“People come back after nine years and say, ‘Oh, I need a new pair [of leggings],’ ” notes Dandeneau, who was a contemporary dancer before enrolling in Montréal’s LaSalle College School of Fashion Design. “And, for a clothing company, that’s maybe not the best thing to hear because you can’t make money. But for me…that’s what I want: people to use my stuff and wear it out, so cost-for-wear becomes a penny.”

      In addition to its quality, ecofriendly threads, Voilà is known for its integration of Indigenous handicraft techniques and patterns. Dandeneau is Métis and her artist father, David, produces the label’s heritage motifs: nature-inspired prints that borrow from Northwest Coast Indigenous artwork and Plains First Nations symbols like the birch tree and eagle feather, which are then silk-screened atop T-shirts, scarves, and bumwarmers. Other garments, like the high-neck Merlot blouse, use floral beadwork and embroidery, an art which the Métis people were once recognized for. “Sometimes, I describe it as definitely a Métis look and people are like ‘Well, what is Métis?’ ” explains Dandeneau. “It’s Aboriginal and Europe run together—and that’s exactly my style. You have this touch of Indigenous culture with French flair.”

      The designer, who will have Voilà’s full range (from $14 for accessories; from $40 for clothing)—as well as an assortment of Cree-made jewellery—on hand at Circle Craft, adds that the Indigenous elements in her clothing help inspire pride in other First Nations folks. “I think that’s so cool to see them coming out and being proud of what they can create and being proud of their own heritage.”

       

      Béton Brut

      Béton Brut

      A little defiance led jewellery designer Amanda Nogier to find and embrace her material of choice. The Saskatoon-based artist was studying industrial design at the University of Alberta in 2014 when one of her professors deemed concrete an inappropriate medium for a décor-production project because it was, apparently, impossible to manipulate into smaller forms. Nogier disagreed. “I was like ‘No, no, no, this is totally doable,’ ” she recalls for the Straight by phone. “And I came back to him with all the research.”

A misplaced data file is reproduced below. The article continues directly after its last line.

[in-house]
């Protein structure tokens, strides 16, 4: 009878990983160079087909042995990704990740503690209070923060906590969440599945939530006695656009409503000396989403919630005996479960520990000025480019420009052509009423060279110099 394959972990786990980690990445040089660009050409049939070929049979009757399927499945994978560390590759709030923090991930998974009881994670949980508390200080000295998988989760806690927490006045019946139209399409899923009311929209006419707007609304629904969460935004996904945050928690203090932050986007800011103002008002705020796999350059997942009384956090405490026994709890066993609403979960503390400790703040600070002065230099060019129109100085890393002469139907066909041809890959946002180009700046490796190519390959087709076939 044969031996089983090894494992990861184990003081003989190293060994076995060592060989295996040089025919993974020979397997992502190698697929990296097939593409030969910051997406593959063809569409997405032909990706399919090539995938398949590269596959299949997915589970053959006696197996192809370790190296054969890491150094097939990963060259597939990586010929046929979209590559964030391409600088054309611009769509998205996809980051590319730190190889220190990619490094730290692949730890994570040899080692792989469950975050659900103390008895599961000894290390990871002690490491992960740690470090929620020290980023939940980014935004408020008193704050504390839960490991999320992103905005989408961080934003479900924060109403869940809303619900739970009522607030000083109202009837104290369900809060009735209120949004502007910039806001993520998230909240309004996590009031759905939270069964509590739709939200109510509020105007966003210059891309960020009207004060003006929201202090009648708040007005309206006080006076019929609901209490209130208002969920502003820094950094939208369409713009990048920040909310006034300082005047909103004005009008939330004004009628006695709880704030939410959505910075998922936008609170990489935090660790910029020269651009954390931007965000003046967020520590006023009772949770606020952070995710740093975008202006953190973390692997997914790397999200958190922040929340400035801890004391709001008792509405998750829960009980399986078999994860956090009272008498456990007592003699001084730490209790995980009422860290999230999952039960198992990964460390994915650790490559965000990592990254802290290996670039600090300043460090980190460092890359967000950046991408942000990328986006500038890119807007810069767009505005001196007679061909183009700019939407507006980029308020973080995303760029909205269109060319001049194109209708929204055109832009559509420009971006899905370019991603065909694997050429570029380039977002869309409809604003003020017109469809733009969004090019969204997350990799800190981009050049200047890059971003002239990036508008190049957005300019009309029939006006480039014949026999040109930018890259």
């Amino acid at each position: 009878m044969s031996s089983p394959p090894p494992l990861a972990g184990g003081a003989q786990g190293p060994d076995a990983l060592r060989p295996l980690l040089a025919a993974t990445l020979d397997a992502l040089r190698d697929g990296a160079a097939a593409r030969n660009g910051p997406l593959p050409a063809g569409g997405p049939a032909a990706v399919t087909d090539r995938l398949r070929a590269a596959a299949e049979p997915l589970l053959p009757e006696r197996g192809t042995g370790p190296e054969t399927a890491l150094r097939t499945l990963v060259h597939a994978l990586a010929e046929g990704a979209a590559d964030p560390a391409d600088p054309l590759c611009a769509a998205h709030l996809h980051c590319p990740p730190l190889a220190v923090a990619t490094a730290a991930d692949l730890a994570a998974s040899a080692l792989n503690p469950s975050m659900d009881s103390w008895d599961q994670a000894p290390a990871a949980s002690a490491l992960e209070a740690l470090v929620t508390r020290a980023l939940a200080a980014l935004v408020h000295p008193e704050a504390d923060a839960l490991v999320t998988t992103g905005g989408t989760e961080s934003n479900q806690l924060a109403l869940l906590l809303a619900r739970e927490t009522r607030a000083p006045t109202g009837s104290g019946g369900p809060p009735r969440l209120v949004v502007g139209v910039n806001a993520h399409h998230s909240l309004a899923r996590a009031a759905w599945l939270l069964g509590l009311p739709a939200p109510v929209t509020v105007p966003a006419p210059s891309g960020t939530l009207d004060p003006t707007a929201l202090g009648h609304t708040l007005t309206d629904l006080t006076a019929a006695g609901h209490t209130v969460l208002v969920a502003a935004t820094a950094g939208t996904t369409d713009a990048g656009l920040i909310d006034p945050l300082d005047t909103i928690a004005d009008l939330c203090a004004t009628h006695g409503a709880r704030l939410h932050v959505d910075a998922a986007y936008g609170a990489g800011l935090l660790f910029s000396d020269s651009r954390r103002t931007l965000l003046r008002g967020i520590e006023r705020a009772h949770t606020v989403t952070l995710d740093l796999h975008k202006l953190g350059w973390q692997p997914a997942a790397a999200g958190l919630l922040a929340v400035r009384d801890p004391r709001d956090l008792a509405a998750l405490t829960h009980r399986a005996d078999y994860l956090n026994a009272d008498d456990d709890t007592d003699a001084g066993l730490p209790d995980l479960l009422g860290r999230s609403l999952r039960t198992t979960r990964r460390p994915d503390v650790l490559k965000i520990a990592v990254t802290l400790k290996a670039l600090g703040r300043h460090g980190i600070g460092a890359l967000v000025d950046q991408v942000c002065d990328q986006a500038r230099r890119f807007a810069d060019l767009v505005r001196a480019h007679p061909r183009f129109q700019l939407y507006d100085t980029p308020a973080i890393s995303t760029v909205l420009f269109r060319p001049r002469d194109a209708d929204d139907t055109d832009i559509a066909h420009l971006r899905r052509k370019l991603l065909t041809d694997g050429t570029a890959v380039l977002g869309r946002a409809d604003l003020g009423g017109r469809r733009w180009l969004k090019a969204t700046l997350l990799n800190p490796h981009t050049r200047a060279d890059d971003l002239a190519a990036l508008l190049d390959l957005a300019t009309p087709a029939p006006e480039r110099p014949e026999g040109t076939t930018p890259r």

The instructor gave Nogier the greenlight to employ concrete in her practice, and four years later, she hasn’t looked back. The former graphic designer specializes in jewellery that uses the highly durable substance—a specially developed version of it, anyway, which is prepared in small batches—in places typically occupied by glittering beads or gemstones. Offered under her brand, Béton Brut—a French term meaning raw concrete—the modern, minimalist pieces take after everything from Art Deco to elementary geometry, though each is heavily influenced by Brutalist architecture. “[The architects of that movement] were the ones that popularized concrete as a viable building material,” notes Nogier. “They were the first ones to celebrate the aesthetic of concrete.”

      The 32-year-old blends vibrant pigments into her concrete moulds, resulting in marbled slabs that are marked with swirling shades of blue, violet, and peach. Brass flecks are also incorporated into the concrete mixes, which complement the 3-D–printed brass hardware that Nogier designs and casts herself. From circular studs and dramatic drop earrings to hexagonal pendants and badass double-finger rings inspired by modernist-architecture figure Ernő Goldfinger—a person that Nogier describes as “oft misunderstood”—each piece of Béton Brut jewellery is decidedly simple in form and totally one-of-a-kind.

      “I use a lot of geometric shapes because they work really well with concrete,” she says, “and they also happen to be really timeless and age well.”

      At Circle Craft, Nogier will have her entire jewellery line on hand (from $35), which includes a handful of non-concrete items, and small décor objects like concrete vessels and candles (from $40). There will also be a selection of wall art, which the designer has recently begun experimenting with.

       

      The Circle Craft Christmas Market takes place from Wednesday to Sunday (November 7 to 11) at the Vancouver Convention Centre’s West building (999 Canada Place). See event listing for details.